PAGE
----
Friday, April 21, 2017

Newark Post: Push for county park on former orphanage site remains strong

Lisa Diller, NCC 5th District
A tip of the helmet goes to Karie Simmons for an excellent article in the Newark Post. Hope for a regional park in Ogletown remains strong, but with Councilwoman Diller an unwilling champion, it will be difficult to track Exec Meyer's progress. As much as we would like to back off and trust that our leaders will follow through, episodes of poor decorum and lack of communication remains a stumbling block. Excerpts:

New Castle County Executive Matt Meyer says he is “committed” to finding the funding the county needs to buy the Felician Sisters’ 181-acre parcel on East Chestnut Hill Road and turn it into a public park.

“Not only am I committed to it, I’ve already made numerous phone calls about it,” Meyer said Tuesday during a Civic League for New Castle County meeting.

Several members of the group Save The Orphanage Property (STOP) – formerly Save Ogletown Pond – turned out to the meeting at the Christiana Presbyterian Church on North Old Baltimore Pike to protest the controversial housing development planned for the land at 487 E. Chestnut Hill Road, which is just east of Newark, and press Meyer for updates on the community’s desire for a park there instead.

Angela Connolly, a Todd Estates resident and STOP co-founder, said that over the past two years she has spent fighting the project, she has often heard the words “last chance.”

[Full article . . .]

Yours truly commenting to Executive Meyer that the TIS (Transportation Impact Study) for the Chestnut Hill "Preserve" is all but worthless. It was doctored in favor of the developer, to fall short of nearby failed signalized intersections thus giving the project the go-ahead. Angela Connolly is seated to my left. (photo by Karie Simmons)

Sunday, April 9, 2017

Cycle For Cecil set for April 29th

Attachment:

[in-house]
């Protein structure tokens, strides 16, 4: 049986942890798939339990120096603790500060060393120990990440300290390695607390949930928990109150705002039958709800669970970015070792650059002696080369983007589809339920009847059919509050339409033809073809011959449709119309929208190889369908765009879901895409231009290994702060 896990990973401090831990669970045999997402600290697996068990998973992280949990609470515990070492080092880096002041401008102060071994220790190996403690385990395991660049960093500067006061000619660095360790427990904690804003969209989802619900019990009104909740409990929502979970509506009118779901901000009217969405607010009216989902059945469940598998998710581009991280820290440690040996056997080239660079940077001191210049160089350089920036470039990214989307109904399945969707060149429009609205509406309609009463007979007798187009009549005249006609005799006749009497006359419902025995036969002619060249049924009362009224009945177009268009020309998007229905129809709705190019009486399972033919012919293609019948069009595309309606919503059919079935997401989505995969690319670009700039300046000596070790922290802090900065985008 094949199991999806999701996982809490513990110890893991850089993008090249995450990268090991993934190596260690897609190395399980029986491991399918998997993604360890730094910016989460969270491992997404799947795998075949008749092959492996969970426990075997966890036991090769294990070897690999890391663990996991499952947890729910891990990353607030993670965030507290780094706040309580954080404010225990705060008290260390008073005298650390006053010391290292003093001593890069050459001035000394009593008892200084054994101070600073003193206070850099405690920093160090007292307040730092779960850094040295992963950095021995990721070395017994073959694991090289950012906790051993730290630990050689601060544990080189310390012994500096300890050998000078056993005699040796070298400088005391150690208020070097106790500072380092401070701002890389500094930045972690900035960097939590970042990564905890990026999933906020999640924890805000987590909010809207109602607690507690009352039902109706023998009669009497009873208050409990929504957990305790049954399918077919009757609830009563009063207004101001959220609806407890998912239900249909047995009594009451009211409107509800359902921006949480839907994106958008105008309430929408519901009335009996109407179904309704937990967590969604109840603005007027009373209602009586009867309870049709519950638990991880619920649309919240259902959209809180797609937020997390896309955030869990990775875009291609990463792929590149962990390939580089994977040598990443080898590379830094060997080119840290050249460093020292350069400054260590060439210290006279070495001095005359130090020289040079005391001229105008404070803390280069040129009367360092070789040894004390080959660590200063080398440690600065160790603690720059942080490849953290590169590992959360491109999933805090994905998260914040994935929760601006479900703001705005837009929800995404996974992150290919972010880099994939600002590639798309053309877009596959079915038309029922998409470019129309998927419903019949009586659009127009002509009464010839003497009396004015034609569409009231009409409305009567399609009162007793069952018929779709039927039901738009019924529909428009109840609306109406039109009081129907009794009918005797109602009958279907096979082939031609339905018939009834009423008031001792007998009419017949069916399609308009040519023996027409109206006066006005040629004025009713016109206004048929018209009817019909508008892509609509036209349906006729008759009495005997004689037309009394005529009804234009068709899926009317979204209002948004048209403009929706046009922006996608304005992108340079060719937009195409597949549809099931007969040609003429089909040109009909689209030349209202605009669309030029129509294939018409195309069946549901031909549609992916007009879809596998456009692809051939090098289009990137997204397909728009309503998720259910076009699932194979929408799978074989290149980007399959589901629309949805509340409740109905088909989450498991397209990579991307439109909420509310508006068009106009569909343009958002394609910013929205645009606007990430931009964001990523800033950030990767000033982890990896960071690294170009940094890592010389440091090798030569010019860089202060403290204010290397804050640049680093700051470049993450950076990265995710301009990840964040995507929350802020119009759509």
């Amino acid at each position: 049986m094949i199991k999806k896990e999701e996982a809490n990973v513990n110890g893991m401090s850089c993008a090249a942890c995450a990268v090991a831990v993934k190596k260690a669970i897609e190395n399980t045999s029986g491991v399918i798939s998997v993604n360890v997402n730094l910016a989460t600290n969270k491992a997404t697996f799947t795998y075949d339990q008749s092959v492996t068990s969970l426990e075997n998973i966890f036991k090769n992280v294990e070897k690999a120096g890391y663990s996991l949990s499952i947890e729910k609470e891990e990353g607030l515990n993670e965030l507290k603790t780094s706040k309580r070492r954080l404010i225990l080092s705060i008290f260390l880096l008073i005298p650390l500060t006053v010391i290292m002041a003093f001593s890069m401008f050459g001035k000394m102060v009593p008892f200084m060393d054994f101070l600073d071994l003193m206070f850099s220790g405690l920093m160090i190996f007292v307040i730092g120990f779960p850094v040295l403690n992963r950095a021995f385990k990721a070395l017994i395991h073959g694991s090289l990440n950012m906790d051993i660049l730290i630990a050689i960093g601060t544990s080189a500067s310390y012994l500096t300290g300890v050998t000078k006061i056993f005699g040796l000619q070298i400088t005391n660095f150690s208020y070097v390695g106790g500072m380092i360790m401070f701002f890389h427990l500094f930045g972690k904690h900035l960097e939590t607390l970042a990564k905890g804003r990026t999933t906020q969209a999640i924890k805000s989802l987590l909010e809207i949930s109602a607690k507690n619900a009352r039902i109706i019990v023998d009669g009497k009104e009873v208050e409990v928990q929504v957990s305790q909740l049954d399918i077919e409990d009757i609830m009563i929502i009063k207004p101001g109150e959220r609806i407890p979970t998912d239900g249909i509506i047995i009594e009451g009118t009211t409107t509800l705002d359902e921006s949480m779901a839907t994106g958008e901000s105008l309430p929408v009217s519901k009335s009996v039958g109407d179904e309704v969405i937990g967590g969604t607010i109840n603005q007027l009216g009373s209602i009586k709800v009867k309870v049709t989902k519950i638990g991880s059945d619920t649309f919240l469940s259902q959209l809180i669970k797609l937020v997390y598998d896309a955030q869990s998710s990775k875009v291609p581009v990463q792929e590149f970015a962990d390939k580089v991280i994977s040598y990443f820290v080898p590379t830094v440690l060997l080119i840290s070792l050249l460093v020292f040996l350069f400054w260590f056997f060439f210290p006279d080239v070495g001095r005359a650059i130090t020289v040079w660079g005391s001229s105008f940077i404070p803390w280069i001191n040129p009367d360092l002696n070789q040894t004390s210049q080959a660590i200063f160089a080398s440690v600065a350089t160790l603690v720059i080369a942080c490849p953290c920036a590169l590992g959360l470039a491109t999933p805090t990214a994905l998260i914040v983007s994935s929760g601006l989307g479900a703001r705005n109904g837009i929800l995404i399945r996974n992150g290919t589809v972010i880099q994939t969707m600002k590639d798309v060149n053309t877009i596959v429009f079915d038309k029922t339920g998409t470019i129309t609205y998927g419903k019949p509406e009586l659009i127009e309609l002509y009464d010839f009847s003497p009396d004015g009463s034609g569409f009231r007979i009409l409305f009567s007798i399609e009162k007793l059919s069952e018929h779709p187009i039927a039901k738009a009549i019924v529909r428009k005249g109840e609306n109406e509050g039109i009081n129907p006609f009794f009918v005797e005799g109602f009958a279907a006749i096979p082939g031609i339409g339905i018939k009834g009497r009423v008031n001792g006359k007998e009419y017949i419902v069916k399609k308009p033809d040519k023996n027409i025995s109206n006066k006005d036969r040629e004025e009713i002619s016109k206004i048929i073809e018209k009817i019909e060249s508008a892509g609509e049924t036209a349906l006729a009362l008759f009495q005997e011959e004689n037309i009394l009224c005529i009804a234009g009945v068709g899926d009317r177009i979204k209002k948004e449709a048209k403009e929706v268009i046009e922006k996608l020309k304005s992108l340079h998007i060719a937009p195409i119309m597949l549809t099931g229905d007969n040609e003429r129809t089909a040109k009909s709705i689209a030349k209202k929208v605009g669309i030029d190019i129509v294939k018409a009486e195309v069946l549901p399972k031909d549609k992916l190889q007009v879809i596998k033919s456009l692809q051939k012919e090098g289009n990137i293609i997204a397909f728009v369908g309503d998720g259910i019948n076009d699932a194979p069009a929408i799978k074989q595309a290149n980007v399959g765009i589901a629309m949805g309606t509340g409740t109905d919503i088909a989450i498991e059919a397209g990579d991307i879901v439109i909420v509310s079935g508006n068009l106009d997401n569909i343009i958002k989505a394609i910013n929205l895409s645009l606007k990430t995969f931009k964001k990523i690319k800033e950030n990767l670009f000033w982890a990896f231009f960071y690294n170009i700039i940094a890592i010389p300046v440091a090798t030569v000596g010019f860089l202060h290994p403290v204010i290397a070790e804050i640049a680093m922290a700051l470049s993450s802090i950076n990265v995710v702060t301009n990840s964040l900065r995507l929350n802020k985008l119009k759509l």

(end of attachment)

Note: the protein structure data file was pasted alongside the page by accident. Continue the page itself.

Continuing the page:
Cycle for Cecil begins at 8:00 the beautiful Fair Hill Natural Resource Management Area and travels through scenic Cecil County, Maryland. There are three distances to be traveled on the ride - 15 miles, 50K (31 miles), or 100K (62 miles). All routes have multiple well-manned rest stops that provide drinks, snacks, and restrooms. Upon completion of the ride, cyclists are rewarded with Kilby Cream Ice Cream and homemade goodies. Cycle for Cecil benefits the Cecil Land Trust, which works to preserve the open space and farmland that makes Cecil County so unique. Registration is available through and on the day of the event, this year on April 29th, 2017.

This is a beautiful ride through the beautiful countryside of Cecil County Maryland. Cecil County is located in the north east corner of Maryland, on the Delaware border. The ride will take you through some of the vast open space that Cecil County Land Trust has worked to protect. The ride has multiple stops for drinks, snacks, and restrooms. The roads are very well marked, and the views are amazing!

Your participation not only supports a great ride, but helps fund the preservation of farmland, woodlands, natural habitat and historic rural communities in Cecil County. The efforts of the Cecil Land Trust may be what keeps Cecil County a rural landscape, the one that our recreational, touring, and competitive cyclists enjoy today. To that end, bicycling organizations in Delaware should actively support this event. Let's hope they do!

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Friday, April 7, 2017

NCC Executive Matt Meyer to speak at Civic League meeting

NCC Executive Matt Meyer will be the featured guest at the next New Castle County Civic League meeting on April 18. The topic will be land use. It is critical that bicyclists attend, as over-development and endless widening of arterial roads and intersections directly impacts the safety of non-motorized users.

The meeting is being held at the Christiana Presbyterian Church, 15 North Old Baltimore Pike in Christiana. A google map link is included on the meeting page.

Help us spread the word, and encourage others to attend! Responsible development, historical preservation, and saving open space are all critical for healthy communities. Biodiversity, fresh water, clean air, and limiting traffic congestion are also key. Curbing suburban sprawl also relieves the pressure to increase property taxes. Land use policy is critical, and that is exactly what Matt plans to discuss. Hope to see you there!